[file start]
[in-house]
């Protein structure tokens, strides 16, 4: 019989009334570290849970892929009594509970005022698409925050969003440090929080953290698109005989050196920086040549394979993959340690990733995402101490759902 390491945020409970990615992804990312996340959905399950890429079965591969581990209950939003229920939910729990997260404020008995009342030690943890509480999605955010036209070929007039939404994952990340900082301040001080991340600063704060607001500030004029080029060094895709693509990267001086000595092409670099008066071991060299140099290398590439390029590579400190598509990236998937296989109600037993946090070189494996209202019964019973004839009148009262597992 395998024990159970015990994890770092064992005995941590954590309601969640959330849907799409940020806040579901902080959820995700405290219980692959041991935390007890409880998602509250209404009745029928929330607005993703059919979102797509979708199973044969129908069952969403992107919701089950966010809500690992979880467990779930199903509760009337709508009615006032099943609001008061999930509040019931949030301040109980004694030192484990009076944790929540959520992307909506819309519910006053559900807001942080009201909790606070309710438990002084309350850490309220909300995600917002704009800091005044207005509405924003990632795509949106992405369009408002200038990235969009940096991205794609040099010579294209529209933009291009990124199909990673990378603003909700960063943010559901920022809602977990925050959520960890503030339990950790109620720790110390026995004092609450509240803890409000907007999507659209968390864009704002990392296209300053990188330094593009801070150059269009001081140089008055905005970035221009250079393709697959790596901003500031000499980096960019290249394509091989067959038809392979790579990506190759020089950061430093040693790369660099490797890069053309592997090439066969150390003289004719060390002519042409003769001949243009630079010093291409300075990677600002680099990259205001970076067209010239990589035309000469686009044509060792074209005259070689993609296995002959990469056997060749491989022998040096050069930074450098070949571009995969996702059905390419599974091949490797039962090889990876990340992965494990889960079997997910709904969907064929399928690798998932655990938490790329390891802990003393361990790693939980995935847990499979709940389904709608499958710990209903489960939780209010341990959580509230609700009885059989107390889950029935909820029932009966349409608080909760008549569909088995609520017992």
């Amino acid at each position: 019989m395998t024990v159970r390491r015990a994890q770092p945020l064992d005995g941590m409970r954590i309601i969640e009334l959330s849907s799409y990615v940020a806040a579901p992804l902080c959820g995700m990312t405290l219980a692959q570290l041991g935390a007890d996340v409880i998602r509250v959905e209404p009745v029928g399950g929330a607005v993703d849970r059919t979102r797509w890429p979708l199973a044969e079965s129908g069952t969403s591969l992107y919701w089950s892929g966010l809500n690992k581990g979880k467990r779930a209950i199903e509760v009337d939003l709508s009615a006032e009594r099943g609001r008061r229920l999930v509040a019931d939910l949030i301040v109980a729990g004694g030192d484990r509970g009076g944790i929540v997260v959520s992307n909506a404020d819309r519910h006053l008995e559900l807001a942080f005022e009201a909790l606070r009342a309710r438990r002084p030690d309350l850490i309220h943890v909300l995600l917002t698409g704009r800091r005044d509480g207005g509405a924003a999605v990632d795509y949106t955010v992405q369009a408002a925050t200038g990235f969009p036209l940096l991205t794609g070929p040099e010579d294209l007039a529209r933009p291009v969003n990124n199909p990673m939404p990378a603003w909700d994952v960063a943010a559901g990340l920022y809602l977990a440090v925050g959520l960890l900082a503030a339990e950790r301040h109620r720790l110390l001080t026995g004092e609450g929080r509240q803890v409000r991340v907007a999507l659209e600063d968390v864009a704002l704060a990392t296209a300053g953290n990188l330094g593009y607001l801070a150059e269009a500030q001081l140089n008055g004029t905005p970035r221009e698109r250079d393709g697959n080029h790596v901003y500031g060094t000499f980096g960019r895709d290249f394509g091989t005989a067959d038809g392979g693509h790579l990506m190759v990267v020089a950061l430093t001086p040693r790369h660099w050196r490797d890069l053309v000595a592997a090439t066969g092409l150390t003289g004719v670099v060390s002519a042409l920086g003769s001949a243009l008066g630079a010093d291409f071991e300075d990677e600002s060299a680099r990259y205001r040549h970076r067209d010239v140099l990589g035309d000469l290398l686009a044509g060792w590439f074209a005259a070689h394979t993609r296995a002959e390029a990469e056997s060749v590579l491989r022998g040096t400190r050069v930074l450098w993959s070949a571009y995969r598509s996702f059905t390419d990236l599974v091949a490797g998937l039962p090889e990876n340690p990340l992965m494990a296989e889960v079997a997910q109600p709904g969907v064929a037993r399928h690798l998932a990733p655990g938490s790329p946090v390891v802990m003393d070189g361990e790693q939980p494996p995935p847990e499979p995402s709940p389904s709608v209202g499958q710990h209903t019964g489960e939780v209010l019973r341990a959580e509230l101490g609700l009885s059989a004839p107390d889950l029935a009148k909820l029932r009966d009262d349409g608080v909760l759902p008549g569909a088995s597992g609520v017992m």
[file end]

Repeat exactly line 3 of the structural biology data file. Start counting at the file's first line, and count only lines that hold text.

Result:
């Amino acid at each position: 019989m395998t024990v159970r390491r015990a994890q770092p945020l064992d005995g941590m409970r954590i309601i969640e009334l959330s849907s799409y990615v940020a806040a579901p992804l902080c959820g995700m990312t405290l219980a692959q570290l041991g935390a007890d996340v409880i998602r509250v959905e209404p009745v029928g399950g929330a607005v993703d849970r059919t979102r797509w890429p979708l199973a044969e079965s129908g069952t969403s591969l992107y919701w089950s892929g966010l809500n690992k581990g979880k467990r779930a209950i199903e509760v009337d939003l709508s009615a006032e009594r099943g609001r008061r229920l999930v509040a019931d939910l949030i301040v109980a729990g004694g030192d484990r509970g009076g944790i929540v997260v959520s992307n909506a404020d819309r519910h006053l008995e559900l807001a942080f005022e009201a909790l606070r009342a309710r438990r002084p030690d309350l850490i309220h943890v909300l995600l917002t698409g704009r800091r005044d509480g207005g509405a924003a999605v990632d795509y949106t955010v992405q369009a408002a925050t200038g990235f969009p036209l940096l991205t794609g070929p040099e010579d294209l007039a529209r933009p291009v969003n990124n199909p990673m939404p990378a603003w909700d994952v960063a943010a559901g990340l920022y809602l977990a440090v925050g959520l960890l900082a503030a339990e950790r301040h109620r720790l110390l001080t026995g004092e609450g929080r509240q803890v409000r991340v907007a999507l659209e600063d968390v864009a704002l704060a990392t296209a300053g953290n990188l330094g593009y607001l801070a150059e269009a500030q001081l140089n008055g004029t905005p970035r221009e698109r250079d393709g697959n080029h790596v901003y500031g060094t000499f980096g960019r895709d290249f394509g091989t005989a067959d038809g392979g693509h790579l990506m190759v990267v020089a950061l430093t001086p040693r790369h660099w050196r490797d890069l053309v000595a592997a090439t066969g092409l150390t003289g004719v670099v060390s002519a042409l920086g003769s001949a243009l008066g630079a010093d291409f071991e300075d990677e600002s060299a680099r990259y205001r040549h970076r067209d010239v140099l990589g035309d000469l290398l686009a044509g060792w590439f074209a005259a070689h394979t993609r296995a002959e390029a990469e056997s060749v590579l491989r022998g040096t400190r050069v930074l450098w993959s070949a571009y995969r598509s996702f059905t390419d990236l599974v091949a490797g998937l039962p090889e990876n340690p990340l992965m494990a296989e889960v079997a997910q109600p709904g969907v064929a037993r399928h690798l998932a990733p655990g938490s790329p946090v390891v802990m003393d070189g361990e790693q939980p494996p995935p847990e499979p995402s709940p389904s709608v209202g499958q710990h209903t019964g489960e939780v209010l019973r341990a959580e509230l101490g609700l009885s059989a004839p107390d889950l029935a009148k909820l029932r009966d009262d349409g608080v909760l759902p008549g569909a088995s597992g609520v017992m």